For Christmas, Christina Carlick’s school-aged daughter wants Barbie doll accessories, her two-year old daughter wants “baby stuff,” and her three-year-old son “really likes cars.”
She’s browsing for toys and clothing that have been set up on shelves and tables on the ground floor of Union Gospel Mission’s Women and Families Centre. The charity is trying out a new way of delivering the 500 Christmas hampers it distributes every year: instead of a pre-packed hamper, recipients can browse through this temporary store and get a gift card they can use in a grocery store.
“It’s really helpful. I’ve had a really tough year,” says Carlick of receiving a hamper. But it works much better to be able to pick out toys she knows her children would like, rather than relying on a stranger’s judgement.
“We wanted to give back to the families by giving them the opportunity to choose what would be most appropriate at Christmas time,” said Mike Perks, a youth outreach worker with UGM.
The idea came out of reading the book Toxic Charity: How Churches and Charities Hurt Those They Help, Perks explained.
“Sometimes the things that we do to help people are just creating a cycle of poverty in the neighbourhood. So instead of giving a hand out, how do we give a hand up.”
More charities are turning to the store model to distribute items it once would have packaged up and doled out. The Greater Vancouver Food Bank has introduced “community food hubs” at five of its 13 locations, and hopes to eventually convert all its locations to this model.
People are given a time slot and then browse food set up on tables and shelves and, at some locations, can buy low-cost fresh fruit and vegetables provided by organizations that the food bank has partnered with. The new system has virtually eliminated the hours-long lineups of the past, where tempers would fray as people worried about the food running out.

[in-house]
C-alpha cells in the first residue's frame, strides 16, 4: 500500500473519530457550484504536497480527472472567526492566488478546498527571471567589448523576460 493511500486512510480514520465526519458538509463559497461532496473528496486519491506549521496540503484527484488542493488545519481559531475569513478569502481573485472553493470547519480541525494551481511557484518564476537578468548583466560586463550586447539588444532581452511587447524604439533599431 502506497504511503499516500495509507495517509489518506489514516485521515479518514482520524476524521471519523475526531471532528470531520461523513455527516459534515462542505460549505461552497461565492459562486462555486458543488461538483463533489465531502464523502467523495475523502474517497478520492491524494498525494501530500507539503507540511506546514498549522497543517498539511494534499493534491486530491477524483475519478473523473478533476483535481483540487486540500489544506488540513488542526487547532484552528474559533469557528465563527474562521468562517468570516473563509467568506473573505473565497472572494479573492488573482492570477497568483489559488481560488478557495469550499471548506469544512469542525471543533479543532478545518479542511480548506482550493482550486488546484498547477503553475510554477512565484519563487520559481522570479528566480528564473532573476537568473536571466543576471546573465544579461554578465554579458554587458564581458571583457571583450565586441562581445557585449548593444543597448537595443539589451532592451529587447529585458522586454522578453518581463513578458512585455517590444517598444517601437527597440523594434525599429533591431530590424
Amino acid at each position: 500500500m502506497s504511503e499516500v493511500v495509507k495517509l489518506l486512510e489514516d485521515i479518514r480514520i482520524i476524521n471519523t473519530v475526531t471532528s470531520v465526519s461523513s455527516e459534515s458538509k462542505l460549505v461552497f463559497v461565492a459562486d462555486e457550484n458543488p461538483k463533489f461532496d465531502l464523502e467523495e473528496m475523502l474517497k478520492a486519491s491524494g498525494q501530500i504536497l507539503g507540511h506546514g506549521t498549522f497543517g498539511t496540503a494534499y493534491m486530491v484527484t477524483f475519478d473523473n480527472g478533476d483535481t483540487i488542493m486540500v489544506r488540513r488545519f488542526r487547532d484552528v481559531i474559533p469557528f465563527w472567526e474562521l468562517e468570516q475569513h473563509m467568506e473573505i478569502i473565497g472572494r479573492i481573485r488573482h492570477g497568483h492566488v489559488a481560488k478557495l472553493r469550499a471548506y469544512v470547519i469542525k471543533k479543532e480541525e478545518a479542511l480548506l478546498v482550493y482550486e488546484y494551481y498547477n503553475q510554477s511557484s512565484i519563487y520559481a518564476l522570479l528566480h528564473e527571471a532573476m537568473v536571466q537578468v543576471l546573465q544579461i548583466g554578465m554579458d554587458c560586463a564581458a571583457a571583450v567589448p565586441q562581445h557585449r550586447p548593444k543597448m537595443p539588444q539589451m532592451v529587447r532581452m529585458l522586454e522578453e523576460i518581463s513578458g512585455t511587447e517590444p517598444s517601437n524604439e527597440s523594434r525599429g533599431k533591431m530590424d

“Every time you give people a choice you can provide people with dignity,” said Aart Schuurman Hess, executive director of the food bank. “It’s much better than just holding out your hands.”
After browsing and picking out items for each child, UGM volunteers wrap up the presents and drive the recipients and their gifts home. In return, hamper recipients are expected to be willing to volunteer at the hamper store, or take a financial literacy workshop.
Jeremy Hunka, a spokesman for UGM, noted that 74 per cent of children who live in the Downtown Eastside and Strathcona live in poverty. Perks said demand for the Christmas hampers has grown, which he attributed in part to the Budzey, a nearby social housing building operated by RainCity Housing that opened in 2015. The building houses women and women-led families.
There is more need for hampers than UGM can accommodate, and families who want to receive one must register and be interviewed. UGM then allocates the hampers based on who is in greatest need. This year, the 700 Club of Canada contributed $20,000 to the Christmas hamper program.